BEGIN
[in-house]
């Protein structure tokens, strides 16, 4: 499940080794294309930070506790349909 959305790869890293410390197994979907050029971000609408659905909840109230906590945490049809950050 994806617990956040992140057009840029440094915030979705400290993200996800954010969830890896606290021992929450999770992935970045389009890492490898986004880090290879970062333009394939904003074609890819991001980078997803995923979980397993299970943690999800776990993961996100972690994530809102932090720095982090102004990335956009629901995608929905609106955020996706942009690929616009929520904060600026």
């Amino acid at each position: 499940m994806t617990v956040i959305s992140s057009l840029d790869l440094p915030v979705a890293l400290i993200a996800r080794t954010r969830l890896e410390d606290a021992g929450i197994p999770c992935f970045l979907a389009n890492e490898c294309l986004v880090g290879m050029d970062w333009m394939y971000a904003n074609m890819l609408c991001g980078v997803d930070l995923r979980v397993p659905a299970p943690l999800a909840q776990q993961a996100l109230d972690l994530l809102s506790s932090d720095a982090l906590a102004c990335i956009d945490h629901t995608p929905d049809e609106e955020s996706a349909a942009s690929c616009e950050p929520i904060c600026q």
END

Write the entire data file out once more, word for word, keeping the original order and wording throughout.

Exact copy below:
[in-house]
């Protein structure tokens, strides 16, 4: 499940080794294309930070506790349909 959305790869890293410390197994979907050029971000609408659905909840109230906590945490049809950050 994806617990956040992140057009840029440094915030979705400290993200996800954010969830890896606290021992929450999770992935970045389009890492490898986004880090290879970062333009394939904003074609890819991001980078997803995923979980397993299970943690999800776990993961996100972690994530809102932090720095982090102004990335956009629901995608929905609106955020996706942009690929616009929520904060600026």
């Amino acid at each position: 499940m994806t617990v956040i959305s992140s057009l840029d790869l440094p915030v979705a890293l400290i993200a996800r080794t954010r969830l890896e410390d606290a021992g929450i197994p999770c992935f970045l979907a389009n890492e490898c294309l986004v880090g290879m050029d970062w333009m394939y971000a904003n074609m890819l609408c991001g980078v997803d930070l995923r979980v397993p659905a299970p943690l999800a909840q776990q993961a996100l109230d972690l994530l809102s506790s932090d720095a982090l906590a102004c990335i956009d945490h629901t995608p929905d049809e609106e955020s996706a349909a942009s690929c616009e950050p929520i904060c600026q």